CO oxidation over ZnO films on Pt (111) at near-atmospheric pressures
J Catal, 301 (2013), pp. 227-232
[[77]]
R. Gulyaev, E. Slavinskaya, S. Novopashin, D. Smovzh, A. Zaikovskii, D.Y. Osadchii
Highly active PdCeOx composite catalysts for low-temperature CO oxidation, prepared by plasma-arc synthesis
Appl Catal B: Environ, 147 (2014), pp. 132-143
[[78]]
N.C. PA(c)rez, E.E. MirA3, J.M. Zamaro
Cu, Ce/mordenite coatings on FeCrAl-alloy corrugated foils employed as catalytic microreactors for CO oxidation
Catal Today, (2013),
[[79]]
X. Wang, W. Huo, Y. Xu, Y. Guo, Y. Jia
Modified hierarchical birnessite-type manganese oxide nanomaterials for CO catalytic oxidation
New J Chem, 42 (2018), pp. 13803-13812
[[80]]
J.P.H. Li, Z. Liu, H. Wu, Y. Yang
Investigation of CO oxidation over Au/TiO2 catalyst through detailed temperature programmed desorption study under low temperature and Operando conditions
Catal Today, 307 (2018), pp. 84-92
[[81]]
T.V. Choudhary, D. Goodman
CO-free fuel processing for fuel cell applications
Catal Today, 77 (2002), pp. 65-78
[[82]]
D.L. Trimm, Z.I. AYnsan
Onboard fuel conversion for hydrogen-fuel-cell-driven vehicles
Catal Rev, 43 (2001), pp. 31-84
[[83]]
G. Sedmak, S. HoZ_evar, J. Levec
Transient kinetic model of CO oxidation over a nanostructured Cu0.1Ce0.9O2Y^'y catalyst
J Catal, 222 (2004), pp. 87-99
[[84]]
X. Courtois, V. Perrichon
Distinct roles of copper in bimetallic copperY_"rhodium three-way catalysts deposited on redox supports
Appl Catal B: Environ, 57 (2005), pp. 63-72
[[85]]
G. Avgouropoulos, T. Ioannides
Selective CO oxidation over CuO-CeO2 catalysts prepared via the ureaY_"nitrate combustion method
Appl Catal A: Gen, 244 (2003), pp. 155-167
[[86]]
B. SkA_rman, D. Grandjean, R.E. Benfield, A. Hinz, A. Andersson, L.R. Wallenberg
Carbon monoxide oxidation on nanostructured CuOx/CeO2 composite particles characterized by HREM, XPS, XAS, and high-energy diffraction
J Catal, 211 (2002), pp. 119-133
[[87]]
M. Khedr, K. Abdel Halim, N. Soliman
Effect of temperature on the kinetics of acetylene decomposition over reduced iron oxide catalyst for the production of carbon nanotubes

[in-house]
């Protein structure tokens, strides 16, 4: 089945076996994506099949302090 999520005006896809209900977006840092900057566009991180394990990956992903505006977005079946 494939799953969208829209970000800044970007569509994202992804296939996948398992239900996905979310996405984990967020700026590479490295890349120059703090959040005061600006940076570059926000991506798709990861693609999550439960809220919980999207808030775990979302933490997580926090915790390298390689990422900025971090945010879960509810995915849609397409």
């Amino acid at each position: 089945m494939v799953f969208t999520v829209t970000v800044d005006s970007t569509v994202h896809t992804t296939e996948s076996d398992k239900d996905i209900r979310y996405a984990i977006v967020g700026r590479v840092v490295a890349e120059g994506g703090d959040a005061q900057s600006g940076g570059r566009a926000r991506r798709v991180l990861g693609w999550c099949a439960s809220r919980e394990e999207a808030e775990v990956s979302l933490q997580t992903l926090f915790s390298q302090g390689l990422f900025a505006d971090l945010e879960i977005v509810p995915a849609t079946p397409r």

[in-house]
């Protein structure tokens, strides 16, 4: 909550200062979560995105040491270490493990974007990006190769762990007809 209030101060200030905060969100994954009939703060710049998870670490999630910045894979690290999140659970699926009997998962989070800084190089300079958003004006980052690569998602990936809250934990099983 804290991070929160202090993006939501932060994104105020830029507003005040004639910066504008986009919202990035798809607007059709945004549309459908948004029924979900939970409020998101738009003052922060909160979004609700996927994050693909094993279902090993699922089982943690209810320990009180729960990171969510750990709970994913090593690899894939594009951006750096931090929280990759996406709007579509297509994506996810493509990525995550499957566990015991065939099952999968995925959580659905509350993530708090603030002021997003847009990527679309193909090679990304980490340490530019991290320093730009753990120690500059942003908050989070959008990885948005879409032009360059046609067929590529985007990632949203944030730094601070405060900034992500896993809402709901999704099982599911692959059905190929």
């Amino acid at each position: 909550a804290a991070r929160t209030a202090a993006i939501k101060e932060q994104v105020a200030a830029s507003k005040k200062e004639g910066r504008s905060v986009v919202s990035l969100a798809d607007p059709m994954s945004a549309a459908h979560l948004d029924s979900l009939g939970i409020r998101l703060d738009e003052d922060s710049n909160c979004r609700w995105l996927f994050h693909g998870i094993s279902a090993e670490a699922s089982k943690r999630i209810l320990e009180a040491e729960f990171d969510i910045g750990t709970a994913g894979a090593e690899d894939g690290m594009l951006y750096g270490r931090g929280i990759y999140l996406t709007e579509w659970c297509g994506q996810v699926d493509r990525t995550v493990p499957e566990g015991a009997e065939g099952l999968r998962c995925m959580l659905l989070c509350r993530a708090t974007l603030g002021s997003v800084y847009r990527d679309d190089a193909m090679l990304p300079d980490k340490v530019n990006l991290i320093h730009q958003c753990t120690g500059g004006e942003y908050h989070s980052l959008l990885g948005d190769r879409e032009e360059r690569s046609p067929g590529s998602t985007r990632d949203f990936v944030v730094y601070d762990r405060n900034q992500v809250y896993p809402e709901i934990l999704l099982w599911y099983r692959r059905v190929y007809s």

Appl Surf Sci, 255 (2008), pp. 2375-2381
[[88]]
T.-J. Huang, D.-H. Tsai
CO oxidation behavior of copper and copper oxides
Catal Lett, 87 (2003), pp. 173-178
[[89]]
X.-y. Jiang, R.-x. Zhou, P. Pan, B. Zhu, X.-x. Yuan, X.-m. Zheng
Effect of the addition of La2O3 on TPR and TPD of CuO/I3-Al2O3 catalysts
Appl Catal A: Gen, 150 (1997), pp. 131-141
[[90]]
G. Aguila, F. Gracia, P. Araya
CuO and CeO2 catalysts supported on Al2O3, ZrO2, and SiO2 in the oxidation of CO at low temperature
Appl Catal A: Gen, 343 (2008), pp. 16-24
[[91]]
M.-F. Luo, Y.-J. Zhong, X.-X. Yuan, X.-M. Zheng
TPR and TPD studies of CuOY_"CeO2 catalysts for low temperature CO oxidation
Appl Catal A: Gen, 162 (1997), pp. 121-131
[[92]]
J.-L. Cao, Y. Wang, T.-Y. Zhang, S.-H. Wu, Z.-Y. Yuan
Preparation, characterization and catalytic behavior of nanostructured mesoporous CuO/Ce0.8Zr0.2O2 catalysts for low-temperature CO oxidation
Appl Catal B: Environ, 78 (2008), pp. 120-128
[[93]]
L. Kundakovic, M. Flytzani-Stephanopoulos
Reduction characteristics of copper oxide in cerium and zirconium oxide systems
Appl Catal A: Gen, 171 (1998), pp. 13-29
[[94]]
G. Rattan, R. Prasad, R.C. Katyal
Effect of preparation methods on Al2O3 supported CuOY_"CeO2Y_"ZrO2 catalysts for CO oxidation
Bull Chem React Eng Catal, 7 (2012), pp. 112-123
[[95]]
Z.-Q. Zou, M. Meng, L.-H. Guo, Y.-Q. Zha
Synthesis and characterization of CuO/Ce1Y^'xTixO2 catalysts used for low-temperature CO oxidation
J Hazard Mater, 163 (2009), pp. 835-842 http://dx.doi.org/10.1016/j.jhazmat.2008.07.035
[[96]]
W. Liu, M. Flytzanistephanopoulos
Total oxidation of carbon monoxide and methane over transition metal fluorite oxide composite catalysts. I. Catalyst composition and activity
J Catal, 153 (1995), pp. 304-316
[[97]]
F. MariAαo, C. Descorme, D. Duprez
Supported base metal catalysts for the preferential oxidation of carbon monoxide in the presence of excess hydrogen (PROX)
Appl Catal B: Environ, 58 (2005), pp. 175-183
[[98]]
B.R. Cuenya
Synthesis and catalytic properties of metal nanoparticles: size, shape, support, composition, and oxidation state effects
Thin Solid Films, 518 (2010), pp. 3127-3150
[[99]]
A. Cao, R. Lu, G. Veser
Stabilizing metal nanoparticles for heterogeneous catalysis
PCCP, 12 (2010), pp. 13499-13510 http://dx.doi.org/10.1039/c0cp00729c
[[100]]
M. Haruta, N. Yamada, T. Kobayashi, S. Iijima
Gold catalysts prepared by coprecipitation for low-temperature oxidation of hydrogen and of carbon monoxide
J Catal, 115 (1989), pp. 301-309
[[101]]
M. Haruta
Size- and support-dependency in the catalysis of gold
Catal Today, 36 (1997), pp. 153-166
[[102]]
M. Haruta, T. Kobayashi, H. Sano, N. Yamada
Novel gold catalysts for the oxidation of carbon monoxide at a temperature far below 0AoC